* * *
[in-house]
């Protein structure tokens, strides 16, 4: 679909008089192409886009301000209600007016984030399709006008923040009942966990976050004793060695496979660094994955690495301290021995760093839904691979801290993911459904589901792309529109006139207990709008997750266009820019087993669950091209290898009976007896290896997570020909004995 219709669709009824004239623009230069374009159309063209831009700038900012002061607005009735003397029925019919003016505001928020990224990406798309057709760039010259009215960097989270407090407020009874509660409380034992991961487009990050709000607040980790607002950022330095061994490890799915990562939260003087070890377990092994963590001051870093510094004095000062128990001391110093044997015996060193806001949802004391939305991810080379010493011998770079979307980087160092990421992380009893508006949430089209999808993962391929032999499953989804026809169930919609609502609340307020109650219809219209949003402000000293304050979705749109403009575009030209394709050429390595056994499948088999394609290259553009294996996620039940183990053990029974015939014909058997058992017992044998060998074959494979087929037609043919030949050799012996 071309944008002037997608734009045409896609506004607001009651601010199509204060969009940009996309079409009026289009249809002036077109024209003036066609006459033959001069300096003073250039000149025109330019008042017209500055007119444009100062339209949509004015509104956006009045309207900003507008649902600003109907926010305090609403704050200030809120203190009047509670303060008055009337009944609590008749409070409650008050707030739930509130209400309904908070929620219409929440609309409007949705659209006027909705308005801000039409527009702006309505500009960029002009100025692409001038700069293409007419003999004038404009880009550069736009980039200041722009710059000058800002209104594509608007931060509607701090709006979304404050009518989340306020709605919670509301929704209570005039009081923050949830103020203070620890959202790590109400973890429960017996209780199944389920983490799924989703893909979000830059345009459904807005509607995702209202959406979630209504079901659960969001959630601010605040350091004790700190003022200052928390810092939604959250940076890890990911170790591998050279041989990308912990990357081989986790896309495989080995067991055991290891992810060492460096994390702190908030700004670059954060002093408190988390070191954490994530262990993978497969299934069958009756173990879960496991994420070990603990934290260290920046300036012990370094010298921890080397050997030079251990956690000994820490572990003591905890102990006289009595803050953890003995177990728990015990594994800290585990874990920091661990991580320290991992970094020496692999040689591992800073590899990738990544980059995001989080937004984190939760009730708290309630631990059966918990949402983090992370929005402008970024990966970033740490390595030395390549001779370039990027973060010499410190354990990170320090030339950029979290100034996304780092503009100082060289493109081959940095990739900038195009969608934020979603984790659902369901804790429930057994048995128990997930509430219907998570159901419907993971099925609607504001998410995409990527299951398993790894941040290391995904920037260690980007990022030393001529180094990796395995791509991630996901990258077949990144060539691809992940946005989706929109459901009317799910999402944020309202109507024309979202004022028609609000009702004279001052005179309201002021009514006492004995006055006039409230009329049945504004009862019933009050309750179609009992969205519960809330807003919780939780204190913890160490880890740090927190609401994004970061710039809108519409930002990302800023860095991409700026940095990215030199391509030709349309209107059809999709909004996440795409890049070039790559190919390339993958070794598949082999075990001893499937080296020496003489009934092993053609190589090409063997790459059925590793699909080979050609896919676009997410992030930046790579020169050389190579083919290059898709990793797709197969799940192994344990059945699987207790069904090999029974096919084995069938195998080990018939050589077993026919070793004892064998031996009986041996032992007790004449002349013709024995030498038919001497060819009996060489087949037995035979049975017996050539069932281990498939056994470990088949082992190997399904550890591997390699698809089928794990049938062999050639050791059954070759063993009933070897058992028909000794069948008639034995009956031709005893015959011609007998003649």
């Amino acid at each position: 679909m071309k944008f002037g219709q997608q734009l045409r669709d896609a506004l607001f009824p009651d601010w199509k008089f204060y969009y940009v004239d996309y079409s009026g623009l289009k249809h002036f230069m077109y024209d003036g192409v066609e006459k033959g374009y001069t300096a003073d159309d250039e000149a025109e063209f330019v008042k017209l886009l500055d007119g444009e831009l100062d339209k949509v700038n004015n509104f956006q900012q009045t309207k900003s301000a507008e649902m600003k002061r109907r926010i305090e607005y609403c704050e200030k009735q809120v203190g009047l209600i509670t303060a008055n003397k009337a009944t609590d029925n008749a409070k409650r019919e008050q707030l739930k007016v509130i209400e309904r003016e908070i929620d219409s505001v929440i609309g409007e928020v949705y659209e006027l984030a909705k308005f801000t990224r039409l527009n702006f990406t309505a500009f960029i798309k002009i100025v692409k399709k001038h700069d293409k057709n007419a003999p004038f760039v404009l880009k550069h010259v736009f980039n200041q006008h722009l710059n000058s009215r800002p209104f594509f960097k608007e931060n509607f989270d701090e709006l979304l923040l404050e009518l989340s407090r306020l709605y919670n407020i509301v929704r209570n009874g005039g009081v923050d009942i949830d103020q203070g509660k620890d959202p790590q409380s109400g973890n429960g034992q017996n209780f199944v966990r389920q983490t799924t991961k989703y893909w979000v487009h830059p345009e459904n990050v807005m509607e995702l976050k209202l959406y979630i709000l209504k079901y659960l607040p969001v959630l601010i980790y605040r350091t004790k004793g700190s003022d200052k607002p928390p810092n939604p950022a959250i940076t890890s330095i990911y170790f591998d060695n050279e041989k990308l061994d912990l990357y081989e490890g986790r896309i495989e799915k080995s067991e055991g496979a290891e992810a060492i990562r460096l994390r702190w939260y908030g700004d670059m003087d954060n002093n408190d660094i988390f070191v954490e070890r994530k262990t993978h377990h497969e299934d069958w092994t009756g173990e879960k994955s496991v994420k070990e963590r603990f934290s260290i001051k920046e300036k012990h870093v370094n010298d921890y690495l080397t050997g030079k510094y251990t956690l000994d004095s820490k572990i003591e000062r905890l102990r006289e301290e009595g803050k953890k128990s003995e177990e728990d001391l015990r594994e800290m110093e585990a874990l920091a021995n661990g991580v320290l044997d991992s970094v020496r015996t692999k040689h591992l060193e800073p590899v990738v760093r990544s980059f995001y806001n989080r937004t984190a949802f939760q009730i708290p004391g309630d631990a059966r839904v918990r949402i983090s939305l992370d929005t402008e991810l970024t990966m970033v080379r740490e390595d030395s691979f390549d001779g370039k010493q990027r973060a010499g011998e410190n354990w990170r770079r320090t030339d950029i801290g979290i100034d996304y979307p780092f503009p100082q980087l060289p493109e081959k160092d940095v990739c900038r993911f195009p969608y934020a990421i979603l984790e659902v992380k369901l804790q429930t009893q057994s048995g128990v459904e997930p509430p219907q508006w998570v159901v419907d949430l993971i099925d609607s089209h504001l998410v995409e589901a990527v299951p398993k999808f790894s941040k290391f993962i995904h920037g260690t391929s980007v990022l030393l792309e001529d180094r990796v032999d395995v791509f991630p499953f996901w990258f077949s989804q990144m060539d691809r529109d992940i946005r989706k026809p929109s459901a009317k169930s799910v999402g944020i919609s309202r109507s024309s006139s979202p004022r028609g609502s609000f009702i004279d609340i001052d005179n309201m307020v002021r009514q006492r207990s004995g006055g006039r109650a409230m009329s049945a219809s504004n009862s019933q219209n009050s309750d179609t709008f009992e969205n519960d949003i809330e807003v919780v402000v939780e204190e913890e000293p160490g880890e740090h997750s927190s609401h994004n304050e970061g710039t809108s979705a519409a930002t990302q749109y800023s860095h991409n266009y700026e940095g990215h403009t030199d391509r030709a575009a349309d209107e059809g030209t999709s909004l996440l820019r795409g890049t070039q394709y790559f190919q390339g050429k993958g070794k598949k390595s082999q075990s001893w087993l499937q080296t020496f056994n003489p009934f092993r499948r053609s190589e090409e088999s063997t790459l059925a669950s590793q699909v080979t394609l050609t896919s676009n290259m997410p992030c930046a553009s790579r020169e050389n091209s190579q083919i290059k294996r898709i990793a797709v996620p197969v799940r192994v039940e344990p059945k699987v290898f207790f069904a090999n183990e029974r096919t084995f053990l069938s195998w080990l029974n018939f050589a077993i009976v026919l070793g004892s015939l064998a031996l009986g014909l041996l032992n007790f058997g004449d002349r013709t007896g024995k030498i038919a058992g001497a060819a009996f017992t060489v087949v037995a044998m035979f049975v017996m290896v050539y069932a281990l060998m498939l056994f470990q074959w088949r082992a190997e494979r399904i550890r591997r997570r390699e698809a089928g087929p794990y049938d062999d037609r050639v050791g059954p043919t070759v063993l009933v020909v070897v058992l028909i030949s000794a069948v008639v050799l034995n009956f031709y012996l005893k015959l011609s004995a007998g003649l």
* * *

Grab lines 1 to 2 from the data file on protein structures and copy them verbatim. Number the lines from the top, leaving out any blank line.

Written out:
[in-house]
């Protein structure tokens, strides 16, 4: 679909008089192409886009301000209600007016984030399709006008923040009942966990976050004793060695496979660094994955690495301290021995760093839904691979801290993911459904589901792309529109006139207990709008997750266009820019087993669950091209290898009976007896290896997570020909004995 219709669709009824004239623009230069374009159309063209831009700038900012002061607005009735003397029925019919003016505001928020990224990406798309057709760039010259009215960097989270407090407020009874509660409380034992991961487009990050709000607040980790607002950022330095061994490890799915990562939260003087070890377990092994963590001051870093510094004095000062128990001391110093044997015996060193806001949802004391939305991810080379010493011998770079979307980087160092990421992380009893508006949430089209999808993962391929032999499953989804026809169930919609609502609340307020109650219809219209949003402000000293304050979705749109403009575009030209394709050429390595056994499948088999394609290259553009294996996620039940183990053990029974015939014909058997058992017992044998060998074959494979087929037609043919030949050799012996 071309944008002037997608734009045409896609506004607001009651601010199509204060969009940009996309079409009026289009249809002036077109024209003036066609006459033959001069300096003073250039000149025109330019008042017209500055007119444009100062339209949509004015509104956006009045309207900003507008649902600003109907926010305090609403704050200030809120203190009047509670303060008055009337009944609590008749409070409650008050707030739930509130209400309904908070929620219409929440609309409007949705659209006027909705308005801000039409527009702006309505500009960029002009100025692409001038700069293409007419003999004038404009880009550069736009980039200041722009710059000058800002209104594509608007931060509607701090709006979304404050009518989340306020709605919670509301929704209570005039009081923050949830103020203070620890959202790590109400973890429960017996209780199944389920983490799924989703893909979000830059345009459904807005509607995702209202959406979630209504079901659960969001959630601010605040350091004790700190003022200052928390810092939604959250940076890890990911170790591998050279041989990308912990990357081989986790896309495989080995067991055991290891992810060492460096994390702190908030700004670059954060002093408190988390070191954490994530262990993978497969299934069958009756173990879960496991994420070990603990934290260290920046300036012990370094010298921890080397050997030079251990956690000994820490572990003591905890102990006289009595803050953890003995177990728990015990594994800290585990874990920091661990991580320290991992970094020496692999040689591992800073590899990738990544980059995001989080937004984190939760009730708290309630631990059966918990949402983090992370929005402008970024990966970033740490390595030395390549001779370039990027973060010499410190354990990170320090030339950029979290100034996304780092503009100082060289493109081959940095990739900038195009969608934020979603984790659902369901804790429930057994048995128990997930509430219907998570159901419907993971099925609607504001998410995409990527299951398993790894941040290391995904920037260690980007990022030393001529180094990796395995791509991630996901990258077949990144060539691809992940946005989706929109459901009317799910999402944020309202109507024309979202004022028609609000009702004279001052005179309201002021009514006492004995006055006039409230009329049945504004009862019933009050309750179609009992969205519960809330807003919780939780204190913890160490880890740090927190609401994004970061710039809108519409930002990302800023860095991409700026940095990215030199391509030709349309209107059809999709909004996440795409890049070039790559190919390339993958070794598949082999075990001893499937080296020496003489009934092993053609190589090409063997790459059925590793699909080979050609896919676009997410992030930046790579020169050389190579083919290059898709990793797709197969799940192994344990059945699987207790069904090999029974096919084995069938195998080990018939050589077993026919070793004892064998031996009986041996032992007790004449002349013709024995030498038919001497060819009996060489087949037995035979049975017996050539069932281990498939056994470990088949082992190997399904550890591997390699698809089928794990049938062999050639050791059954070759063993009933070897058992028909000794069948008639034995009956031709005893015959011609007998003649």